In a time of multiple food allergies, sensitivities and intolerances, Americans have embraced a wide assortment of non-dairy milks, cheese and yogurts. In the early twentieth century milk was delivered fresh from the farm in its raw and unfiltered state to be churned into butter, fermented into yogurt or after skimming the rich cream, used for cooking or drunk straight out of the bottle while standing in front of the ice-box.
Then came the pasteurization, homogenization, bovine growth hormone, antibiotic-injected age of milk production, and with it the realization that the human body cannot tolerate this toxic stand-in for real milk. Is it any wonder that we are always looking for something to replace what was once a quality food, but now sunk so low as to be considered dangerous for children and adults alike? What then will work in coffee, tea or over morning cereal? No! Even more important, what can replace the queen of all late night binge foods…ice cream?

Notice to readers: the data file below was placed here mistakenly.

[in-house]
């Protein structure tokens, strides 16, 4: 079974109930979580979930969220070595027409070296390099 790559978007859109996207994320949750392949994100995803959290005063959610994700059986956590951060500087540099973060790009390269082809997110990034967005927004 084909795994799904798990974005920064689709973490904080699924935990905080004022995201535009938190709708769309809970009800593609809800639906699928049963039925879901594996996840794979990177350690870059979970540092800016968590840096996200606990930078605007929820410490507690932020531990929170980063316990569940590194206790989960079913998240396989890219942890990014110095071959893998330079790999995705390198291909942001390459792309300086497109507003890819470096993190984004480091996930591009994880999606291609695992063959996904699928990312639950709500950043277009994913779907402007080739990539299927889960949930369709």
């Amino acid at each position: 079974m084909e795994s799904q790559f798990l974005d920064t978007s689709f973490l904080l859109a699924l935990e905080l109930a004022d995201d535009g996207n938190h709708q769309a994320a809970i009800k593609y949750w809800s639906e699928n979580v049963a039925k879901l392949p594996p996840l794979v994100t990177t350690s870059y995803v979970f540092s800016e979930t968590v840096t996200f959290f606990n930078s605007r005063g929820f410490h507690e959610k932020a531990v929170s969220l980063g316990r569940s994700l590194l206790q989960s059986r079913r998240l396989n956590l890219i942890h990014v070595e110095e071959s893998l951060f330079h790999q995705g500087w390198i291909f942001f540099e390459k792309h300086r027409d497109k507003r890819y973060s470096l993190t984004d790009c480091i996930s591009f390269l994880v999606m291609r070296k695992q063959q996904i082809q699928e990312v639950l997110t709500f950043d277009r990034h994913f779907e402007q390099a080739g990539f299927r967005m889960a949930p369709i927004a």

Enter the humble soybean. It made sense to the food manufacturing industry. After all it can be grown in mass quantities, and processed into any kind of food product without even tasting like a bean. Except once it flooded the food market, taken up with great enthusiasm by the irritable bowel masses, reports began to filter in from experts on both sides of the allopathic-complementary medical fence. Difficult for many to digest, soy is just not that good for you in an unfermented state. That narrowed the market considerably to a little known soy paste called miso, a rather obscure Indonesian cake known as tempeh, and a not-for-the-delicate Limburger tasting Natto. With Genetically Modified soy accounting for 91 percent of soybeans planted, there is the fear that we may yet strangle on our own Frankenstein food science.